• Barry KuKes

The Streets of Heaven are Too Crowded with Animals Tonight

Updated: Apr 21

Every year in the United States, approximately 733,000 shelter animals are euthanized (approximately 40% dogs and 60% cats). The number of dogs and cats euthanized in U.S. shelters annually has declined from approximately 2.6 million in 2011. In fact, 1,867,000 less shelter dogs and cats were euthanized in 2019 than in 2011. This reduction is amazing and due to improved education, the practice of spay/neutering, the transformation of animal shelters into adoption centers, and people becoming more concerned with animal rights and the elimination of animal cruelty.

There are 3,500 animal shelters (animals cared for on-site) and 11,500 animal rescues (foster parent focused) in the U.S. today. No-kill shelters attempt to save 9 out of 10 animals and maintain an LLR-live release rate of 90% or better. The other 10% are typically either terminally ill or unadoptable due to uncorrectable behavior issues. (i.e. wild feral cats that cannot be domesticated)

About 6.5 million animals enter animal shelters across the U.S. annually. The good news is 710,000 stray animals are reunited with their owners each year. This number has more than doubled since 2011 thanks to the advent of the microchip. Please microchip your pet so they can be reunited with you should they lose their way.

Just 23% of dogs in the U.S. were adopted from an animal shelter in 2019. The balance of pets were purchased from independent pet stores, breeders and puppy mills. If people chose to give a loving home to a shelter dog instead of paying a breeder thousands of dollars for a designer dog, up to 77% more dogs could have been adopted from a shelter further reducing the euthanasia rate below 733,000.

Around 30% of animals in shelters were left there by their owners. Animal shelter statistics from 2018 indicate that around 3.3 million dogs and 3.2 million cats enter shelters each year. The average age of animals entering shelters is under 18 months old.

Statistics about animal shelters show that the insignificantly low number of animals that are spayed or neutered could lead to “overpopulation,” and thus, an even greater number of euthanized animals. It’s estimated that an unspayed dog and her puppies can produce 67,000 dogs exponentially in just a six-year period if left unchecked. One female cat that has not been spayed, along with her offspring, can create 420,000 cats in seven years.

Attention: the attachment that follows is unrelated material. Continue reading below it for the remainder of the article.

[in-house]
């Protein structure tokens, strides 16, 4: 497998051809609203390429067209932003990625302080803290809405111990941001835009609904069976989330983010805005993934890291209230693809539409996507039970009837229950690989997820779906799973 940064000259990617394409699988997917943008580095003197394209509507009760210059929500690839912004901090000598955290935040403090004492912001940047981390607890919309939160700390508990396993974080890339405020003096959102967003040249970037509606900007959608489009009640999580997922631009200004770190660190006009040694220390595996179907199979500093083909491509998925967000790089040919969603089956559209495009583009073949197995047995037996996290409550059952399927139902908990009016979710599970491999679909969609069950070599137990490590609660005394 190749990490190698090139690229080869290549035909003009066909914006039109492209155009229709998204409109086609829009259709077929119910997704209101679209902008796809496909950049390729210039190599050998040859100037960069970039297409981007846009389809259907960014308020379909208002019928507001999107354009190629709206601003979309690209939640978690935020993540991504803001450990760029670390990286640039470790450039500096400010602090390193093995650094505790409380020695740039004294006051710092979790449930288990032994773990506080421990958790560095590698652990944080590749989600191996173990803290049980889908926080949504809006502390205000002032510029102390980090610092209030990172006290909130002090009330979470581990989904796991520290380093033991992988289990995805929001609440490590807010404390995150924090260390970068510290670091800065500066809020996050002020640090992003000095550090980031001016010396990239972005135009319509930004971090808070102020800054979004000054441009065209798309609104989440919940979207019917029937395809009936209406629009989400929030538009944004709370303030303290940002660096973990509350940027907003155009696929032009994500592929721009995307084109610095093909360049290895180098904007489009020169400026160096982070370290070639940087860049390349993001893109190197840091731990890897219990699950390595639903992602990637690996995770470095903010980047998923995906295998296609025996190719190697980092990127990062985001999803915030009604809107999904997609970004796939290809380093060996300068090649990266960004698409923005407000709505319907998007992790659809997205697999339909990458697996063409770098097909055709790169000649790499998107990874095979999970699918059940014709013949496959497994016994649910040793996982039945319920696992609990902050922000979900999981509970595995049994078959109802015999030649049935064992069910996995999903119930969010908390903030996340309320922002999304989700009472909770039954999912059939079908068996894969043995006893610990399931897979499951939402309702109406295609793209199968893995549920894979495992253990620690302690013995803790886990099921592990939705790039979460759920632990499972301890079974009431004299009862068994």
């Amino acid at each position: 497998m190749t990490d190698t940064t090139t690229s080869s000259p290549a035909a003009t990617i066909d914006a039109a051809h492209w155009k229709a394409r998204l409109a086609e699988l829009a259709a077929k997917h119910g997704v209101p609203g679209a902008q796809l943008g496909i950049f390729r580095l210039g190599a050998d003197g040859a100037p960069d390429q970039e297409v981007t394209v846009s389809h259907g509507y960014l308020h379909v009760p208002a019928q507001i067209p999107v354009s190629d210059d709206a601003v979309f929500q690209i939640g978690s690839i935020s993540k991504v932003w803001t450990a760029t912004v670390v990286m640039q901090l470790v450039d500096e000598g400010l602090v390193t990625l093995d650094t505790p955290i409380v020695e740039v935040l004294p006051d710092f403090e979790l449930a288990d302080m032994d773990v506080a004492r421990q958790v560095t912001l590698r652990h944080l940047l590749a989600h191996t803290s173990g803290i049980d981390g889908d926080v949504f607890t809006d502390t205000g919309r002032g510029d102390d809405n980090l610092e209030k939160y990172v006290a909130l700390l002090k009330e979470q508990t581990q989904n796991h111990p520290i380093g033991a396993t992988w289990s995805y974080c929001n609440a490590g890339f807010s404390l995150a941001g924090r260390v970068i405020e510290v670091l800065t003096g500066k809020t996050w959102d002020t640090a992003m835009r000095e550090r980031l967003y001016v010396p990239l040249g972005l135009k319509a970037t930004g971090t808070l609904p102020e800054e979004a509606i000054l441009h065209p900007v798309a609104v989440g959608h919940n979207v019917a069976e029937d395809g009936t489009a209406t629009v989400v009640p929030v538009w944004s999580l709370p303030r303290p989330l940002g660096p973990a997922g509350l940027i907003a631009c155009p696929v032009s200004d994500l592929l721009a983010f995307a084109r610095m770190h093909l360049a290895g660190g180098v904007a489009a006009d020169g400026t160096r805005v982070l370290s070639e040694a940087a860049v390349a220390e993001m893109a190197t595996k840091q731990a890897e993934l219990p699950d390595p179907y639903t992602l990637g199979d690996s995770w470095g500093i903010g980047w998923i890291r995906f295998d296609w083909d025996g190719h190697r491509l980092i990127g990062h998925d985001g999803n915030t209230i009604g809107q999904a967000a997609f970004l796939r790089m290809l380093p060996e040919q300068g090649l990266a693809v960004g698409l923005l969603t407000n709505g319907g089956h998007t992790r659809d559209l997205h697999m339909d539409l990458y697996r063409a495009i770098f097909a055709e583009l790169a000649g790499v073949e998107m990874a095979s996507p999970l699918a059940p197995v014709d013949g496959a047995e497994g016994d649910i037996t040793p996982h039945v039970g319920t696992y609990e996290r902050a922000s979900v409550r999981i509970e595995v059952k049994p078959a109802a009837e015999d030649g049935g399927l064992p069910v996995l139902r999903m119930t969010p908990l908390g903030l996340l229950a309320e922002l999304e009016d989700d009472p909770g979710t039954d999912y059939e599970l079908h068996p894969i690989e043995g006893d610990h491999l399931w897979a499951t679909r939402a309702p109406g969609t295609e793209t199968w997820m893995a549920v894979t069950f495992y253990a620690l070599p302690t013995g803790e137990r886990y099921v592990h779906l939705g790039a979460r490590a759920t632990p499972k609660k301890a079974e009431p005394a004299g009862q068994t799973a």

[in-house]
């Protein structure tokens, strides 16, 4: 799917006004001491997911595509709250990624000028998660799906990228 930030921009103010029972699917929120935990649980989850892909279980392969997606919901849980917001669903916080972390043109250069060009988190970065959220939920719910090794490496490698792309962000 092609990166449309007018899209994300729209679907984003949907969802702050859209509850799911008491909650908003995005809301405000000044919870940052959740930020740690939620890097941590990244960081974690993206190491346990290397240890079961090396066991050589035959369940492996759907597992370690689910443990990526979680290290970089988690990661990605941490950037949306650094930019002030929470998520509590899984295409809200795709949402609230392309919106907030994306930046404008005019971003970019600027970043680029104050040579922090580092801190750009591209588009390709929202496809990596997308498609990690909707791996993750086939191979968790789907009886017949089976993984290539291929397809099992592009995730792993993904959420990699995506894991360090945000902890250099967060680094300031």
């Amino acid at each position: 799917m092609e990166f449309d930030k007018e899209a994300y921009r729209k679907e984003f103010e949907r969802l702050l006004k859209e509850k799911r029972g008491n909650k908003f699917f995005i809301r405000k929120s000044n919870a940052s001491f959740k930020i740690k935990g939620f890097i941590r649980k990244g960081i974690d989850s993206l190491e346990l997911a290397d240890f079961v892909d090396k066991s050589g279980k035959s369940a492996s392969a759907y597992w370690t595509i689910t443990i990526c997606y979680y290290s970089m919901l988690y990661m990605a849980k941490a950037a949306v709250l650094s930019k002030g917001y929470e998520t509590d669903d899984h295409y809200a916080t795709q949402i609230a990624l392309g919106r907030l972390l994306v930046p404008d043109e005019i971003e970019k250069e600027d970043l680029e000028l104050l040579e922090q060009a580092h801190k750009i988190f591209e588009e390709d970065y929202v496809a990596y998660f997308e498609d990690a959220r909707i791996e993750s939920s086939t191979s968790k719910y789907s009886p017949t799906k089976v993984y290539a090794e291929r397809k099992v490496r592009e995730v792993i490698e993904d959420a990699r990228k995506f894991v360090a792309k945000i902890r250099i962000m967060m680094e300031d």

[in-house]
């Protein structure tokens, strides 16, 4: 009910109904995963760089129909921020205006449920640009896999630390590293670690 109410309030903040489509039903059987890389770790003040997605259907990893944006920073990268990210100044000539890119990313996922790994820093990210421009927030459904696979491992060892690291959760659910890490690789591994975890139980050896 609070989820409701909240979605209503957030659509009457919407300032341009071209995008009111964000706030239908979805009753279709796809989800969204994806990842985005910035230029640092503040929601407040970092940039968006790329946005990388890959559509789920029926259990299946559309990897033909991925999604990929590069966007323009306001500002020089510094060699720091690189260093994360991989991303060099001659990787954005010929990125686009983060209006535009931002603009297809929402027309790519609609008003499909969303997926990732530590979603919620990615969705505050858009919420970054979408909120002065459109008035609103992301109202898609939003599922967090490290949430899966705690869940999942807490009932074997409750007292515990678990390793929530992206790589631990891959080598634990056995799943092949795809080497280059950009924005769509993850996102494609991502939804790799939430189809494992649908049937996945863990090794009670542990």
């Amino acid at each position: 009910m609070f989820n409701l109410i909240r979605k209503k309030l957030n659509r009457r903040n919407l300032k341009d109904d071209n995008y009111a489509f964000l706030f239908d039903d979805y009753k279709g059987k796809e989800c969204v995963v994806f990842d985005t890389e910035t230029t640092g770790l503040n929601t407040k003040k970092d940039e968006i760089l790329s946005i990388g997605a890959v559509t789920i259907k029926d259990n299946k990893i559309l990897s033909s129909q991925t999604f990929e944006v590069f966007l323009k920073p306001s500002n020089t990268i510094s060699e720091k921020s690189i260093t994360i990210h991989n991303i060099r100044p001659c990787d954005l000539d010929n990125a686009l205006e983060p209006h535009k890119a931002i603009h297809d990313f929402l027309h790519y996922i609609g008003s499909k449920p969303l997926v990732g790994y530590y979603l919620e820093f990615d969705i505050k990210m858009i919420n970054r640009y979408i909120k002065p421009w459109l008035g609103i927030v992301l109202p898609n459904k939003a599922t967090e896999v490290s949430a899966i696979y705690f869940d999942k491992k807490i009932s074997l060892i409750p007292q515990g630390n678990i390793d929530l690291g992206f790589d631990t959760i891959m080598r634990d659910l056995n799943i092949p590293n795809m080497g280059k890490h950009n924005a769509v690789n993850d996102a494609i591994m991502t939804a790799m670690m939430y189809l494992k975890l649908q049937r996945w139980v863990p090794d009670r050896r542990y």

What percentage of pets are adopted? Well, another 1.6 million cats are adopted from animal shelters each year, making the total number of adopted pets reach 3.2 million. This means that of the 6.5 million cats and dogs brought into shelters last year, just under 50% were adopted. Even though adoption rates are increasing, there is still much to be done to reduce the number of animals in shelters. For comparison, 34% of the 78 million dogs owned in the U.S. were bought from a breeder.

In 1984, 17 million shelter animals were killed in the U.S. This shockingly large number prompted animal activists to take charge and initiate the no-kill movement across the U.S. It took 35-years to decrease the euthanasia rate by 16,267,000, which is an amazing accomplishment, but we can do better. The streets of heaven are too crowded with animals tonight.

At the end of every column I ask, “adopt, don’t shop.” Some of you are listening but surely not enough. The streets of heaven are too crowded with animals tonight, so I am now begging you to adopt, don’t shop. A very lonely cat needs your caress. An undernourished dog needs to feel secure in your home. Animals depend on us for everything. Your perfect companion and new best friend is waiting to meet you.

The streets of heaven are too crowded with animals tonight. Adopt, don’t shop.

Barry KuKes is the community outreach director at Halifax Humane Society. He recently published a collection of his columns titled "Why do People Have Pets?" which is available at amzn.to/2RWr2d4

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